My mother--I'm going to phrase this politely--had a "prominent nose". One day when my brother Gary was about 10 years old he came home from school and said, "Boy, Mom, I thought you had a big nose until I saw Mrs. Greene's!" Mother said, "Well, I'm glad someone's is bigger than mine and Jimmy Durante's!"

My mother always looked young for her age and as my father was eleven years her senior, she was often mistaken as his daughter. When my father and mother came to my eighth grade graduation, one of my fellow students said, "I didn't know you had an older sister." I answered that I didn't. She then asked, "Who was that girl with your dad?" I answered that it was my mother and she asked, "Wow, she's pretty--what happened to you?"

Saturday, May 7, 2011












Friday, May 6, 2011



Ø Do not argue with an idiot. He will drag you down to his level and beat you with experience.

Ø I want to die peacefully in my sleep, like my grandfather. Not screaming and yelling like the passengers in his car.

Ø The last thing I want to do is hurt you. But it's still on the list.

Ø Light travels faster than sound. This is why some people appear bright until you hear them speak.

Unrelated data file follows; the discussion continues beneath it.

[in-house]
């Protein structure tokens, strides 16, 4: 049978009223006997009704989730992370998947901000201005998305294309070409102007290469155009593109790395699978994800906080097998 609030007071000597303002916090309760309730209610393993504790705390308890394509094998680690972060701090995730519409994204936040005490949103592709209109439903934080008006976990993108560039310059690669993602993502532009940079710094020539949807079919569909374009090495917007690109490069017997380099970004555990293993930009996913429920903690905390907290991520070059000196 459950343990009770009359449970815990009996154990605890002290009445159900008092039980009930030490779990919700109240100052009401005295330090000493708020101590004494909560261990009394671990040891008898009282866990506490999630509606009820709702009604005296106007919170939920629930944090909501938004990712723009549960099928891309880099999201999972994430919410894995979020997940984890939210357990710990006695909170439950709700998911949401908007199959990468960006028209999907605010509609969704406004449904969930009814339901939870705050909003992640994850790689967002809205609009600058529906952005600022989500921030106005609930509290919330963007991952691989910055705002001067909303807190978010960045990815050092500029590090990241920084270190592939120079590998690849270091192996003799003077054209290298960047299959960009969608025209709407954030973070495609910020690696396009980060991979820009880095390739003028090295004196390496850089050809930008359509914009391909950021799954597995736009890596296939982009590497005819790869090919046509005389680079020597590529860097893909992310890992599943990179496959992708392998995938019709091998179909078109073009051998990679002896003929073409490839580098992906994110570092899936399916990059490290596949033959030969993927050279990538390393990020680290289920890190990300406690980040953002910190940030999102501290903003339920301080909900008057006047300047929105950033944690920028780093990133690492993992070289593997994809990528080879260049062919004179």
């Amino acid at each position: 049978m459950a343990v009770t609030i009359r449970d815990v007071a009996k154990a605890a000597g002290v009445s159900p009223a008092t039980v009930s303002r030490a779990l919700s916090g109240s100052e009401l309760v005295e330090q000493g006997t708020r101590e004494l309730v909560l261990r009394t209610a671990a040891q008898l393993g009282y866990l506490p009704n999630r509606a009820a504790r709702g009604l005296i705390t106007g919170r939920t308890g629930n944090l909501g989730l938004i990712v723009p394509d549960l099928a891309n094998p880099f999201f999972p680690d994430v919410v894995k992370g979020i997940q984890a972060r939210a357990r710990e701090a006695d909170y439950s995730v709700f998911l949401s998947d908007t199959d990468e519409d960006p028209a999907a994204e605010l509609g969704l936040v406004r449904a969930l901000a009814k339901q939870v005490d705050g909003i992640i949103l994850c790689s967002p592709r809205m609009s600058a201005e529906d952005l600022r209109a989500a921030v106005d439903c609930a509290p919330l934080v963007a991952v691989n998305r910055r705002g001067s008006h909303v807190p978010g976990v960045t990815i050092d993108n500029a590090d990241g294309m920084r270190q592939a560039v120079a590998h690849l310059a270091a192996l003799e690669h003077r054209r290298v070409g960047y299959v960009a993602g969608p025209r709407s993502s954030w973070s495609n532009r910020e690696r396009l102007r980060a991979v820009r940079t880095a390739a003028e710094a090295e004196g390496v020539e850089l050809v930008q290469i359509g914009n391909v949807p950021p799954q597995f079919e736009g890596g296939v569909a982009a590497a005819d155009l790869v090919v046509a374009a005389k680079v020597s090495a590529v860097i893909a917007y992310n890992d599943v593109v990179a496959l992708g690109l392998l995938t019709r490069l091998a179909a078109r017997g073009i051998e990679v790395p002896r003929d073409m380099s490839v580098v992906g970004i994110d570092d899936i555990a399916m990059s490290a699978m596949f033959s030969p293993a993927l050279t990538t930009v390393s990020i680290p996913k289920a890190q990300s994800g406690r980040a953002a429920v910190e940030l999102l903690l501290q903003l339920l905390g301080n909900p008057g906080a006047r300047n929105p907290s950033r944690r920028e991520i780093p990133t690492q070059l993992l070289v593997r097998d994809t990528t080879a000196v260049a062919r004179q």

Ø If I agreed with you we'd both be wrong.

Ø War does not determine who is right; only who is left.

Ø The early bird might get the worm, but the second mouse gets the cheese.

Ø Evening news is where they begin with "Good evening", and then proceed to tell you why it isn't.

Ø To steal ideas from one person is plagiarism; to steal from many is research.

Ø A bus station is where a bus stops. A train station is where a train stops. On my desk, I have a work station.

Ø How is it one careless match can start a forest fire, but it takes a whole box to start a campfire?

Ø Some people are like Slinkies; not really good for anything, but you can't help smiling when you see one tumble down the stairs.

Ø Dolphins are so smart that within a few weeks of captivity, they can train people to stand on the very edge of the pool and throw them fish.

Ø I thought I wanted a career, turns out I just wanted paychecks.

Ø A bank is a place that will lend you money, if you can prove that you don't need it.

Ø Whenever I fill out an application, in the part that says "If an emergency, notify:", I put "DOCTOR".

Ø I didn't say it was your fault, I said I was blaming you.